Press Release : 2015-2016/2837 Date : Jun 07, 2016
Second Bi-monthly Monetary Policy, 2016-17: Governor’s Opening Remarks at the Press Conference
In our monetary policy statement of April 2016, we stated that we would watch macroeconomic and financial developments in the months ahead with a view to responding as space opens up. Incoming data since then show a sharper-than-anticipated upsurge in inflationary pressures emanating from a number of food items (beyond seasonal effects), as well as a reversal in commodity prices. A strong monsoon, continued astute food management, as well as steady expansion in supply capacity, especially in services, could help offset these upward pressures. Given the uncertainties, the Reserve Bank will stay on hold, but the stance of monetary policy remains accommodative. The Reserve Bank will monitor macroeconomic and financial developments for any further scope for policy action.
Transmission of policy into bank lending rates still remains work in progress. We will shortly review the operation of the Marginal Cost Lending Rate framework to iron out any issues. Timely capital infusions into constrained public sector banks will also aid credit flow.
On liquidity, there have been two concerns. First on the maturing of FCNR(B) deposits, our sense is that the leveraged portions of those deposits will not be renewed. Therefore, there could possibly be outflows of the order of $ 20 billion. The RBI has covered those requirements in the forward markets, and will take some advance deliveries in the lead up to the maturation of the deposits. Of course, some counterparties are apprehensive that they will not be able to deliver easily on the dollars we are owed, and hence there may be some dollar shortage in the market. This is something that we will monitor. We may supply dollars in case of extreme volatility, but no one should take this for granted. We are, however, committed to supply short term rupee liquidity to the extent needed, to support our monetary stance.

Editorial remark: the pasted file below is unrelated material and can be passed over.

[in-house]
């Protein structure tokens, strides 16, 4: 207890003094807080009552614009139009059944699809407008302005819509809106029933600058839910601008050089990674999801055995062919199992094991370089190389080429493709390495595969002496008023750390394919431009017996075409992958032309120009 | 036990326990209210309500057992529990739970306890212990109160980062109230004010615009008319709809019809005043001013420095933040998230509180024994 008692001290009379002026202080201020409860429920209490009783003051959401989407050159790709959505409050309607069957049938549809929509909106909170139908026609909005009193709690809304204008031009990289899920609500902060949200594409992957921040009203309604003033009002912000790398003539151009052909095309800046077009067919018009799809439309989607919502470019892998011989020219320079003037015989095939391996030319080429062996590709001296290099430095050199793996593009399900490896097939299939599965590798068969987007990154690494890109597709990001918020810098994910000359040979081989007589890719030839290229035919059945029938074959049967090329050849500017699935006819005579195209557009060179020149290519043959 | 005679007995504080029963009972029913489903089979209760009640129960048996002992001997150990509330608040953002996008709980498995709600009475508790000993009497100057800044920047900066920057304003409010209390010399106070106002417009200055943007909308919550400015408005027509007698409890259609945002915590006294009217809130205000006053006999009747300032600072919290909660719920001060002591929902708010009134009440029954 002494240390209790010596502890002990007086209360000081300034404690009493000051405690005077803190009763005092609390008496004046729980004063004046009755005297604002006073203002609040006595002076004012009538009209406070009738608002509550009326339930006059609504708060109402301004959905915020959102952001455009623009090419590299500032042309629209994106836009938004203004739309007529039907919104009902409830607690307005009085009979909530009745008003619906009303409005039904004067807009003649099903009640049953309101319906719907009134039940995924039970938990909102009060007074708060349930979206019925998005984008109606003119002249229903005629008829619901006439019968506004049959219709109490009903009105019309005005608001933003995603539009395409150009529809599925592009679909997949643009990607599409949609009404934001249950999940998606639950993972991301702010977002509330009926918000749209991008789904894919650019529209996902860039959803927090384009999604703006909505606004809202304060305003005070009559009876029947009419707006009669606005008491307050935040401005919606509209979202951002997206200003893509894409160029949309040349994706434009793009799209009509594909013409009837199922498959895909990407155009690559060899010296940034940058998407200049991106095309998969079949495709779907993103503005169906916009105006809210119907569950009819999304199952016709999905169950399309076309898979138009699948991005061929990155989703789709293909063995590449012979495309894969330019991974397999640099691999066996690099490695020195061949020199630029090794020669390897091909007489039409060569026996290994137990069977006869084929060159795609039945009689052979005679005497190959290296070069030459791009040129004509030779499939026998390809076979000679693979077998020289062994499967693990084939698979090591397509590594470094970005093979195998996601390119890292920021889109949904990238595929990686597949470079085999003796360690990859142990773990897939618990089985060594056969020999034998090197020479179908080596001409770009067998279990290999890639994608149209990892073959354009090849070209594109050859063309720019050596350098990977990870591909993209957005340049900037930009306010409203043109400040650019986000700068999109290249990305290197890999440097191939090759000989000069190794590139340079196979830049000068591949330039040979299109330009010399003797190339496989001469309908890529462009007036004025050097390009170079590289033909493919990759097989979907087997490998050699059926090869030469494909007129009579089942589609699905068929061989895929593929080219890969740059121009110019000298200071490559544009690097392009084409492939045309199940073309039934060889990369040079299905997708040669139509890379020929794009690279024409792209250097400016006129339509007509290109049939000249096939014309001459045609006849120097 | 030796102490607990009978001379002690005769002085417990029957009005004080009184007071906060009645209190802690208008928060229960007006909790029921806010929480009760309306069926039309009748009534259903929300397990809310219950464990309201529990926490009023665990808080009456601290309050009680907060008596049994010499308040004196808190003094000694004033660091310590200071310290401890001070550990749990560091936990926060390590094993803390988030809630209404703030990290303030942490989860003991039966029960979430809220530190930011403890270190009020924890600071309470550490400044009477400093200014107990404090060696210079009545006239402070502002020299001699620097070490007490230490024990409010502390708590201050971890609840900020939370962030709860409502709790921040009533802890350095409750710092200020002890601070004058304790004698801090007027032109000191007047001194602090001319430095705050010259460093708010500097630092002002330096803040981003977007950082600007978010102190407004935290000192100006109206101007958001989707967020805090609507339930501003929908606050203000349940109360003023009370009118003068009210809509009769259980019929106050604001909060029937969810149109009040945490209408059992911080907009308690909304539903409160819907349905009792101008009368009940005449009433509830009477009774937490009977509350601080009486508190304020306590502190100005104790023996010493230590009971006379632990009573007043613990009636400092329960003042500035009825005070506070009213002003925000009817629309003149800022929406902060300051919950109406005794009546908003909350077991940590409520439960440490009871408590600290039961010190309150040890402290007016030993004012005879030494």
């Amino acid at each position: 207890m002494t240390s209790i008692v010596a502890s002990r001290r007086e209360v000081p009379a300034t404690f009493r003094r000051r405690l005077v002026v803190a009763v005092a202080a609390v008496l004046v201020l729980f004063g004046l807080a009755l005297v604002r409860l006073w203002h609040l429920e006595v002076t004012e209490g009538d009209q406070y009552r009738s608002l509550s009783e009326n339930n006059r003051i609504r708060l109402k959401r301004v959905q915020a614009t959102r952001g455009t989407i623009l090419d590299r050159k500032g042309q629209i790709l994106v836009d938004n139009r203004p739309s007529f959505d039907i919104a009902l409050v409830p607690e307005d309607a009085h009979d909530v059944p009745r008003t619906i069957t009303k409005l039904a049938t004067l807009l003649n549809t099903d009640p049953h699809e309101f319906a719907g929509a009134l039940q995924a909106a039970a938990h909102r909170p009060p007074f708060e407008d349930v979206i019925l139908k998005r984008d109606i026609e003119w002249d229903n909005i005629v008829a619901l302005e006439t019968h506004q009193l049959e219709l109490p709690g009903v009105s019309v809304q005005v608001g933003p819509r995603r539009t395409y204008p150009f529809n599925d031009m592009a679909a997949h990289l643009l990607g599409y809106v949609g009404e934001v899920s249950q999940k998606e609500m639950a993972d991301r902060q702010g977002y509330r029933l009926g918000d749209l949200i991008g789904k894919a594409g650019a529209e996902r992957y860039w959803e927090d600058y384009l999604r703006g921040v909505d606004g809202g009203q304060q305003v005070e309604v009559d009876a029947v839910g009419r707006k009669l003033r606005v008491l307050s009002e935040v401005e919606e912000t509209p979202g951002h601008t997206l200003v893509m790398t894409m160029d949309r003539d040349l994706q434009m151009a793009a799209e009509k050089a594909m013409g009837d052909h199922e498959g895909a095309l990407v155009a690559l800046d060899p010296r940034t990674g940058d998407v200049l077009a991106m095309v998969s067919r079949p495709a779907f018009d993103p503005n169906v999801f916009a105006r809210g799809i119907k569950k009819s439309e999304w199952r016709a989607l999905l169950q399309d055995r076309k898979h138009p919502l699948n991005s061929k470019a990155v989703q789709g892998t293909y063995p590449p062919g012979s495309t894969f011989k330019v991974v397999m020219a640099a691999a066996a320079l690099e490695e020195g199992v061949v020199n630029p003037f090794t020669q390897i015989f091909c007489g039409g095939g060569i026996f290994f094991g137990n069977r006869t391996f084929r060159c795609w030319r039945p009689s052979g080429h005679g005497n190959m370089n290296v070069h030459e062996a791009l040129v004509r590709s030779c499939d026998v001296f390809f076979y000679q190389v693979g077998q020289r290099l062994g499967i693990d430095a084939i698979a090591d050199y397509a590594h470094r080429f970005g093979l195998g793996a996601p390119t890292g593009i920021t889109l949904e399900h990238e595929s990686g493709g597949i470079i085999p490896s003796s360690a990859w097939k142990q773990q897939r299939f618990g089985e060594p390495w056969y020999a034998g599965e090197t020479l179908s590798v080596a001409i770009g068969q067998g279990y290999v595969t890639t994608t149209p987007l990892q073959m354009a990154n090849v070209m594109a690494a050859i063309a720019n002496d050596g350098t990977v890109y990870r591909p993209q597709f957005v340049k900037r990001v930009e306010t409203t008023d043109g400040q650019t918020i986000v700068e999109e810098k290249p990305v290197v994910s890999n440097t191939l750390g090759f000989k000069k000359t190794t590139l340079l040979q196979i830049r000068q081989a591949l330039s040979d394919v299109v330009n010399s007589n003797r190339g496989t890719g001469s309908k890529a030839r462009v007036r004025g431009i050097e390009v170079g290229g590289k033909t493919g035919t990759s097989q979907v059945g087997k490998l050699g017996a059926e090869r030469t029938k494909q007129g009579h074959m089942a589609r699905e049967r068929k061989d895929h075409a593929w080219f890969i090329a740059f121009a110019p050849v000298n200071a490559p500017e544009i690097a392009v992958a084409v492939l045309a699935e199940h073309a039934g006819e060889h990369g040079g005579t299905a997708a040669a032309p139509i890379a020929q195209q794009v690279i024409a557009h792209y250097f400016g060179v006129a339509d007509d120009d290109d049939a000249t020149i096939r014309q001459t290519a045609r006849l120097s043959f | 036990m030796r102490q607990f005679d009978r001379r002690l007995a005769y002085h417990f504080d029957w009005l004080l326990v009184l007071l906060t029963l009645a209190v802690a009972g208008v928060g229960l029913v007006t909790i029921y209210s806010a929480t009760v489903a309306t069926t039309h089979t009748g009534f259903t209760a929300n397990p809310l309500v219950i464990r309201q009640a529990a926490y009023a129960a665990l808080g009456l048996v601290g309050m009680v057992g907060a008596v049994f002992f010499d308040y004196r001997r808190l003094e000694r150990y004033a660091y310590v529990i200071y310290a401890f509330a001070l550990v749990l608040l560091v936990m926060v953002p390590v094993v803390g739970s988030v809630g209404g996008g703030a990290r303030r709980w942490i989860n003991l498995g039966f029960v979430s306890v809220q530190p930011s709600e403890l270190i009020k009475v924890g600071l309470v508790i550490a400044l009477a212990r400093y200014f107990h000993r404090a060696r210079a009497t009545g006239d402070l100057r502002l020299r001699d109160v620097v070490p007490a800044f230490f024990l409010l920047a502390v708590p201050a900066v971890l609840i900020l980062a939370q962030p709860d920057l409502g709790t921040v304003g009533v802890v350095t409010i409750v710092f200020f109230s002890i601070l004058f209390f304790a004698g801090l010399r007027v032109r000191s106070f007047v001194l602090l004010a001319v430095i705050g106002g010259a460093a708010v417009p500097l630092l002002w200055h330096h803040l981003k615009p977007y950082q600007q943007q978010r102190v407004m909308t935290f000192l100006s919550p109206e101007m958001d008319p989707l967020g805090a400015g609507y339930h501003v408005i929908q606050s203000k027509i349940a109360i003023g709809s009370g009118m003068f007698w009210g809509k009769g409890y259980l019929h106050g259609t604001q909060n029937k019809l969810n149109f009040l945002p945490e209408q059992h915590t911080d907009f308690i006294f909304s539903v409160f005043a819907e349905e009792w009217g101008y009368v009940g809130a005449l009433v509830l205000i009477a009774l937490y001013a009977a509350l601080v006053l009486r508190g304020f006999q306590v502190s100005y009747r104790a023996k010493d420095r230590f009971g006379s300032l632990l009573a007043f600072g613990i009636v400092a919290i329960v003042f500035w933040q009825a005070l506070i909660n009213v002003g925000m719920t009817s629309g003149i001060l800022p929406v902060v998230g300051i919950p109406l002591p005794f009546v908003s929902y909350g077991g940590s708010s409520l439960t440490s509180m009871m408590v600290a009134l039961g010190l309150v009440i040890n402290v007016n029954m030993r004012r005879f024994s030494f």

The second concern on liquidity has been how long we propose to take to move from a situation of systemic liquidity deficit to one of close to neutrality. This is something that depends on market and external conditions. As you know, a fair amount of durable liquidity has already been supplied. In addition, we are seeing outstanding cash balances come down somewhat. We will not commit to a timeframe, but will be opportunistic in moving the system towards the goal.
Finally, on the bank clean up, we are working together with the government on facilitating the process. There are discussions on mechanisms that will leave projects with appropriate capital structures and access to credit, as well as some incentive for promoters to earn their way out of difficulty. SEBI is also being consulted. There is also a discussion of various funds to invest in stressed situations. However, there is no intent to go back to the days of forbearance or reverse the move towards transparent bank balance sheets.